I’m happy to report that mobile applications are popping up in some of the most interesting places. Mobile apps alongside a website are pretty popular right now. Using “fishing” as a search term in the Android market, I turned up a few hundred applications, both free and paid.
Why look at “fishing”? Because tons of companies are funding and building cool applications, all over the place.
Take “Fishing Status” from Hatteras Tech for example.
The program is basically a front-end Android app that connects you to all kinds of fishing information. The interface is organized into tabs and various icons. Tabs include reports, weather, location, and tackle. Corresponding icons under each link connect to Web pages, using the browser. You might have local reports, predictions, and events under the reports tab. You’ll find tides, local weather, buoys, and SST charts (whatever those are) under the weather tab. The free version has a link at the bottom to update to the pro version. They also have a website for people who want to access the information using a standard notebook browser.
The site is pretty well constructed and effective, so I’d say they probably had some professional help setting it up. The mobile application is equally well built and useful.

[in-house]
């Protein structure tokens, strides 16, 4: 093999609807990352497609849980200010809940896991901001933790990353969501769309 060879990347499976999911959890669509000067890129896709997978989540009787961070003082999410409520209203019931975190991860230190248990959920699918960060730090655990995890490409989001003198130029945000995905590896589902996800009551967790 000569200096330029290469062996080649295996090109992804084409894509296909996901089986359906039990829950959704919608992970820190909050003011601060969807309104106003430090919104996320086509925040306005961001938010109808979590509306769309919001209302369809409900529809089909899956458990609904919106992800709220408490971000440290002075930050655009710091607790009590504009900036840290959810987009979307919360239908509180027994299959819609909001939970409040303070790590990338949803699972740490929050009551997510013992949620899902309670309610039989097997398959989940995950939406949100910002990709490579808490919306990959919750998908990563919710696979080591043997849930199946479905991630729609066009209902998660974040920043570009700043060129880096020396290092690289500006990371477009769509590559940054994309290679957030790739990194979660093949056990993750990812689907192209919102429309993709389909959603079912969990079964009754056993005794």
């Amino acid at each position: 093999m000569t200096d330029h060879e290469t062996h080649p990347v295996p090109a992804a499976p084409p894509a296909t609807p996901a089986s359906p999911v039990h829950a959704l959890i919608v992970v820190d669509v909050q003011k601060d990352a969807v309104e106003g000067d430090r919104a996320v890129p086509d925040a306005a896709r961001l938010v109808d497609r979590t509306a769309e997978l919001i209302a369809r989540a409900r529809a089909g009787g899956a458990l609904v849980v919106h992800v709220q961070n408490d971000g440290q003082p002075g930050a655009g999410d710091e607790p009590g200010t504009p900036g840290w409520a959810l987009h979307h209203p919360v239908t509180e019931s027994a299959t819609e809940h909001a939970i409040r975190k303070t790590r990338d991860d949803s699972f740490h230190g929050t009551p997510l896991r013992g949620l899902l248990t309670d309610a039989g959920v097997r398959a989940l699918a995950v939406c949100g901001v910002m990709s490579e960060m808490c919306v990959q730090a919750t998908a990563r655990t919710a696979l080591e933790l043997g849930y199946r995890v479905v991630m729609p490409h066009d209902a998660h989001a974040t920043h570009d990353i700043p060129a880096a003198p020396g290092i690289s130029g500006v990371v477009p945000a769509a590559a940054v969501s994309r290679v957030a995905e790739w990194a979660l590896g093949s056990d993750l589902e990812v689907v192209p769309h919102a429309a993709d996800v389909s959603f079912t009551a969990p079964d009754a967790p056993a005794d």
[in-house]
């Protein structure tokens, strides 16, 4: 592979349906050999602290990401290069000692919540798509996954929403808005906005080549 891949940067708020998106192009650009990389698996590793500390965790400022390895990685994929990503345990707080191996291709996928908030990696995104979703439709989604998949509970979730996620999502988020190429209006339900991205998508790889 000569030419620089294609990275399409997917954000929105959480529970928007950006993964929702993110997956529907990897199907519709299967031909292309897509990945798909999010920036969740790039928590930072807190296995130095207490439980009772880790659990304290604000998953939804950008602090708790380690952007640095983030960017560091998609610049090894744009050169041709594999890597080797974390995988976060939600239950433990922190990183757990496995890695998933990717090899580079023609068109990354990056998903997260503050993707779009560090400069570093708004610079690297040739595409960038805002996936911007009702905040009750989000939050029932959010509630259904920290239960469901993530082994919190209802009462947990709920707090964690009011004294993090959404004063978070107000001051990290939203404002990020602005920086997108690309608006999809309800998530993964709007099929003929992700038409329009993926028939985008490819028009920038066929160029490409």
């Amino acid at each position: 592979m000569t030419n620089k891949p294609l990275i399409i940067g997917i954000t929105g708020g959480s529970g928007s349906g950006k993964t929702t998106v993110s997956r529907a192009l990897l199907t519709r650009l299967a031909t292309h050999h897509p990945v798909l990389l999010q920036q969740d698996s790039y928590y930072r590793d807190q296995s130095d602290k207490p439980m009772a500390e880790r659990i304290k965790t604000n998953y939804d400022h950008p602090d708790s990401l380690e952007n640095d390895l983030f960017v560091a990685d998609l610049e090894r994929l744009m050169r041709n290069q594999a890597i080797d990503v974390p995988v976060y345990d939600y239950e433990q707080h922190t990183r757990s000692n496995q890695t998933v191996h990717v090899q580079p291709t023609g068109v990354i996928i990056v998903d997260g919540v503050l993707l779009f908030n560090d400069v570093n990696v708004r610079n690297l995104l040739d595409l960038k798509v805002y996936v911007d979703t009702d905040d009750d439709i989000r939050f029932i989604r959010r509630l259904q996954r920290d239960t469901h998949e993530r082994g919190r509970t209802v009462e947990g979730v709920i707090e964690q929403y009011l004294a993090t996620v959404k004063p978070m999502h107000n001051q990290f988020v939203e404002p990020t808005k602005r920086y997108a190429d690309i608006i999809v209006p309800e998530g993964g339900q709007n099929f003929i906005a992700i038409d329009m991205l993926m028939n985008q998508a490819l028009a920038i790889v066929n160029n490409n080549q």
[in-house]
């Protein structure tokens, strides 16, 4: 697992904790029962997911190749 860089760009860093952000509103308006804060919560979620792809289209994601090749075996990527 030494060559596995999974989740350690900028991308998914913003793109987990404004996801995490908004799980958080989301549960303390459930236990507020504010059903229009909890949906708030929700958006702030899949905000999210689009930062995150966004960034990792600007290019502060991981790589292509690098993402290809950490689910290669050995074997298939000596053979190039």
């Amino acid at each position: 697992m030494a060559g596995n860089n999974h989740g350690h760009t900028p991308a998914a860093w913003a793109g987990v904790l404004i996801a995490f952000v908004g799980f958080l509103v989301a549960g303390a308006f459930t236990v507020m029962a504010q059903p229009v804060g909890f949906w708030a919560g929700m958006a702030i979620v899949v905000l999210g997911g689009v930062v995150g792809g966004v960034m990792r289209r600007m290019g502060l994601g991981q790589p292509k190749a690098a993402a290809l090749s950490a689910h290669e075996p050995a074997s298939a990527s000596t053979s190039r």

For ambitious mobile developers, there are probably hundreds or thousands of companies out there with a website in need of a companion mobile app. Granted, a company could probably get by with just a Web version when it comes to serving users with tablets or notebooks. Mobile users, like an angler, need something that runs on their smartphone, anywhere. With a little imagination, it’s easy to start looking outside traditional IT haunts, for mobile development inspiration.
If you’re a team sports fanatic, why not put your passion into designing mobile apps? Here are a few stats, on the number of applications, I found in the Android market.
Major League Baseball 1,055
So, there you have it, literally thousands of applications that can be expanded or supported. Somebody has to program and maintain those smartphone apps and Web pages. It might as well be you.
Do you have an unusual mobile development gig going? Tell everybody about it in the comments.